In a recent article in the Proceedings of the National Academy of Sciences in the United States, a group of scholars reported on the continued gender discrimination in the hard sciences. The researchers asked 127 male and female professors in biology, chemistry, and physics to rate male and female job candidates for a position in their labs. The portfolios of the candidates were exactly the same, but half used the name, “Jennifer,” and the other half, “John.” The professors rated the male candidates as more competent and hireable; they also decided on higher starting salaries for the men.
The findings from this study are disturbing, but not so surprising. Decades of research documents higher salaries and more job opportunities for men in most careers and professions. What surprised me most about this study was that, in addition to rating male candidates as more competent and hireable, the professors reported that they would be less willing to mentor the female candidates. Since mentoring often goes hand in hand with job opportunities, achievements, and salaries, perhaps I should not be so shocked. Still, this finding from the study sits uneasily with me.
As a graduate student, I know the importance of a good mentor (fortunately, I have benefited from great mentoring at every step of my graduate and undergraduate career). In her Sociology Compass article, Feminist Mentoring and Female Graduate Student Success: Challenging Gender Inequality in Higher Education, Priya Dua explains the many benefits of good mentoring, especially for women: female students with mentors are more likely to be involved in professional activities and are more productive than those without mentors; the status of female student mentees increases with the encouragement of faculty mentors; female students learn how to balance the expectations of academia and other aspects of life (including family responsibilities) when they have a supportive role model. These are all great reasons why the mentor/mentee relationship between faculty member and student is so important.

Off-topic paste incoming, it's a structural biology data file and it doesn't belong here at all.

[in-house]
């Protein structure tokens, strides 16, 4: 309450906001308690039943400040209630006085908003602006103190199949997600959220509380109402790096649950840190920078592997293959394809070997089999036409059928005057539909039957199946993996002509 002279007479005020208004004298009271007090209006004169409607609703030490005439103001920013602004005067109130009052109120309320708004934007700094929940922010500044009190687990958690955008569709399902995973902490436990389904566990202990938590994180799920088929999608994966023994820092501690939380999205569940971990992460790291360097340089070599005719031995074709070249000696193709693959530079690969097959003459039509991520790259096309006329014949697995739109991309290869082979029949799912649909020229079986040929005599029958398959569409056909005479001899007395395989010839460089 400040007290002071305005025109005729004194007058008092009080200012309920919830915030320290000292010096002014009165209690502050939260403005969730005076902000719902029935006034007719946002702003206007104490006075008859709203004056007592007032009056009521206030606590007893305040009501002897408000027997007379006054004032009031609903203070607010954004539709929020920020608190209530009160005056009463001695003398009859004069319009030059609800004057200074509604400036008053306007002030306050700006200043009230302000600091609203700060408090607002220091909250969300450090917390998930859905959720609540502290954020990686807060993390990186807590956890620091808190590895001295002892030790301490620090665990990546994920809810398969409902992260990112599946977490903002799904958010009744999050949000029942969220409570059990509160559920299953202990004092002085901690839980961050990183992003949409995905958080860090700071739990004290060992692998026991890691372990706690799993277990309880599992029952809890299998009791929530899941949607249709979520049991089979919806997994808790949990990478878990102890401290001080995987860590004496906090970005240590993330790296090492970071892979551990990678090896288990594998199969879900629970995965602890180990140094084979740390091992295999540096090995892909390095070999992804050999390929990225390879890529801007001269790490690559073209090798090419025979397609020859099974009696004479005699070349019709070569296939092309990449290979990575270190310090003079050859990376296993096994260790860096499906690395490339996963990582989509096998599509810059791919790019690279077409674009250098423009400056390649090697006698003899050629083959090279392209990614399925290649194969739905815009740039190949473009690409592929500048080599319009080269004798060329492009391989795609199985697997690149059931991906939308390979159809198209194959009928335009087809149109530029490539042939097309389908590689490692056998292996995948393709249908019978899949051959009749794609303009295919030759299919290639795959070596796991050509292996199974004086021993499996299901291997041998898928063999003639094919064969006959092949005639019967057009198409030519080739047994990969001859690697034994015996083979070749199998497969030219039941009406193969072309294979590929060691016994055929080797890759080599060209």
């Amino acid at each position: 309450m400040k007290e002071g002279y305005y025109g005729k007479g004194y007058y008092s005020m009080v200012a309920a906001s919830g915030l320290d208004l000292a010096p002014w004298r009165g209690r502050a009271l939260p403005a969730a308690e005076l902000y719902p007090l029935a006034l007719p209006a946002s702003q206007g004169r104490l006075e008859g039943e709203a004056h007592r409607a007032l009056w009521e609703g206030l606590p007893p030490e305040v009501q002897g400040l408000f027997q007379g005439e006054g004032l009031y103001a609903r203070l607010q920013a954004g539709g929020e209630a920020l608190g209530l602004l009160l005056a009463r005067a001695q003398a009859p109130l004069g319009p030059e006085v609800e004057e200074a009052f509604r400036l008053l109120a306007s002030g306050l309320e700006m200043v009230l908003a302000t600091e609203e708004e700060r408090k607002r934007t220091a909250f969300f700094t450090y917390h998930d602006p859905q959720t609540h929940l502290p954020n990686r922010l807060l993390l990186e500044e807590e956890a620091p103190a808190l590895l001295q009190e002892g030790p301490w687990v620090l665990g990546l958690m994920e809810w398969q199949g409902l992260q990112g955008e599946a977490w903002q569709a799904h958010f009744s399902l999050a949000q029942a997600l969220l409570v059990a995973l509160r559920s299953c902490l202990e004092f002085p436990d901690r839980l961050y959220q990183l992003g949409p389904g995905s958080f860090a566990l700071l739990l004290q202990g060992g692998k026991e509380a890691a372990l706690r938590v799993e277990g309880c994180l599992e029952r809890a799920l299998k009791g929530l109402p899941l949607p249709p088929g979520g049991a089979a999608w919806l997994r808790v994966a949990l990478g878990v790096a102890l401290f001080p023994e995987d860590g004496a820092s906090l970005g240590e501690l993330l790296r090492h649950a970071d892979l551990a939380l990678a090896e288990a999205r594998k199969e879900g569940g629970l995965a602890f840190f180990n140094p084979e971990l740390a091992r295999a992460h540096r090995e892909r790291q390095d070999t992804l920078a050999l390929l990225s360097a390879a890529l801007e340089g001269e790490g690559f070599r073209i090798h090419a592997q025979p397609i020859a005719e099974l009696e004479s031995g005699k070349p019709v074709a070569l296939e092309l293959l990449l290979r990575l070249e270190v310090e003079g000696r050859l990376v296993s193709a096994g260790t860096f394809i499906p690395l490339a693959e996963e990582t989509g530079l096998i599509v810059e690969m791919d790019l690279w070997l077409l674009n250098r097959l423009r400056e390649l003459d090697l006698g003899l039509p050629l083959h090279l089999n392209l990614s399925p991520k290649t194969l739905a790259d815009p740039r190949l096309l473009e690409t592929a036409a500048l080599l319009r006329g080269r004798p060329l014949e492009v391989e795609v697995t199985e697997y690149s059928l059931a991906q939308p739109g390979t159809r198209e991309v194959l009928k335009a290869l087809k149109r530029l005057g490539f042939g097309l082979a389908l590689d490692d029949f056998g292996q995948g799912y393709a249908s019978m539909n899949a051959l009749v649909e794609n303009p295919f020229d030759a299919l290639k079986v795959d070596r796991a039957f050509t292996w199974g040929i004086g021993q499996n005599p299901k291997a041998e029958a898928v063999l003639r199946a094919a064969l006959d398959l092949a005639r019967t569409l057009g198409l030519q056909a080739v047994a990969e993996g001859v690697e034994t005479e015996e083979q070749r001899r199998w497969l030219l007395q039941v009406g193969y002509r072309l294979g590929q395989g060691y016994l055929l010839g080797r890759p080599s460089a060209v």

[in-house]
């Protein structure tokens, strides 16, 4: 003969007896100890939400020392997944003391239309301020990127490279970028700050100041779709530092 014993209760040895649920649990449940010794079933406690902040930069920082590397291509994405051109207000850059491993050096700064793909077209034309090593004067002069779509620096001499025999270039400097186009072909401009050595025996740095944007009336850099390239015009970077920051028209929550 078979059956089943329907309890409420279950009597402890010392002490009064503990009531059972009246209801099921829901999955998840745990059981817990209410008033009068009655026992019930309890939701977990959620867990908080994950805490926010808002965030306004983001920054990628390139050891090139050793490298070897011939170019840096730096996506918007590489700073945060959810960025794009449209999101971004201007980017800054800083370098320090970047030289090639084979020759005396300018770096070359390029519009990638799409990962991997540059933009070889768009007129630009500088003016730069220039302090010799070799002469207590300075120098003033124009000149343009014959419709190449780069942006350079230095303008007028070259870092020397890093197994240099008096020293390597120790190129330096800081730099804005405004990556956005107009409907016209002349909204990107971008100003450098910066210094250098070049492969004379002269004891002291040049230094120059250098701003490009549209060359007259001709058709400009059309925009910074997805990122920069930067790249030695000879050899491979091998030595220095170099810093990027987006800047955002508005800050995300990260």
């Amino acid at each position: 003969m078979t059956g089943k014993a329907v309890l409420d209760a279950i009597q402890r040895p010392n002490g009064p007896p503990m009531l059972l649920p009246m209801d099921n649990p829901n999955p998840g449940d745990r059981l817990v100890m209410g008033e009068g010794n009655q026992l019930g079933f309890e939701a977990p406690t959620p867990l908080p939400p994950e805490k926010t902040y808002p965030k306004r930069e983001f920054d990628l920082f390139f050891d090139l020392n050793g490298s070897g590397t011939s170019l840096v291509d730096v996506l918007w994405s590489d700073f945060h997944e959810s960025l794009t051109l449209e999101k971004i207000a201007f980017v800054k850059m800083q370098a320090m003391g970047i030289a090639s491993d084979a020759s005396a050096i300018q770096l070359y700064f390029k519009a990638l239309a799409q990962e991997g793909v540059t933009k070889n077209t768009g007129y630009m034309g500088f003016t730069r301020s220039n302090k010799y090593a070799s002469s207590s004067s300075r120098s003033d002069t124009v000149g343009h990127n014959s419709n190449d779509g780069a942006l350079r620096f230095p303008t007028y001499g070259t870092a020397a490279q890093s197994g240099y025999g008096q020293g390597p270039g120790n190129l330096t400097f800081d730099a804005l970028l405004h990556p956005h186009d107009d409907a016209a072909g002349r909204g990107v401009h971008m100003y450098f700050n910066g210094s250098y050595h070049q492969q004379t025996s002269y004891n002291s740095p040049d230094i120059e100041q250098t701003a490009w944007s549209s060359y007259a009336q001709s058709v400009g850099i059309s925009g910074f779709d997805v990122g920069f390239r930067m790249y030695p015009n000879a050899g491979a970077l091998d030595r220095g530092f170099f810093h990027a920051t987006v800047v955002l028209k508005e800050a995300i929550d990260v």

When taking all of these benefits into account, it becomes clear that mentoring young women (and I will add racial and ethnic minority students) is a potential avenue for undermining discrimination and bias in professional and academic careers. Yet, this recent study suggests that faculty members recreate and further institutionalize the disadvantages faced by women (and minority students) by choosing to not to mentor them. How can we create a more equal playing field if all students are not given the same opportunities, both formal and informal?
An obvious answer to this problem is for more faculty mentors to take on students who are not white men. But it is unlikely that individuals will change the history of discrimination on their own. Instead, departments should institute policies that promote more equality in mentoring. My own department assigns a faculty member and a more advanced graduate student to each of the incoming graduate students. This strategy ensures that all students have the support that they need and that no one person is responsible for all of the mentoring in the department.
Hopefully, many departments (especially the hard sciences mentioned in the recent study) will respond positively to these findings and question their own practices of mentoring. Do any other departments (hard sciences, sociology, or otherwise) have policies regarding mentoring? Do any of these policies promote more equal practices?
Dua, Priya. 2007. “Feminist Mentoring and Female Graduate Student Success: Challenging Gender Inequality in Higher Education.” Sociology Compass 1(2): 594-612.
McDonald, Steve and Jacob C. Day. 2010 “Race, Gender, and the Invisible Hand of Social Capital.” Sociology Compass 4(7): 532-543.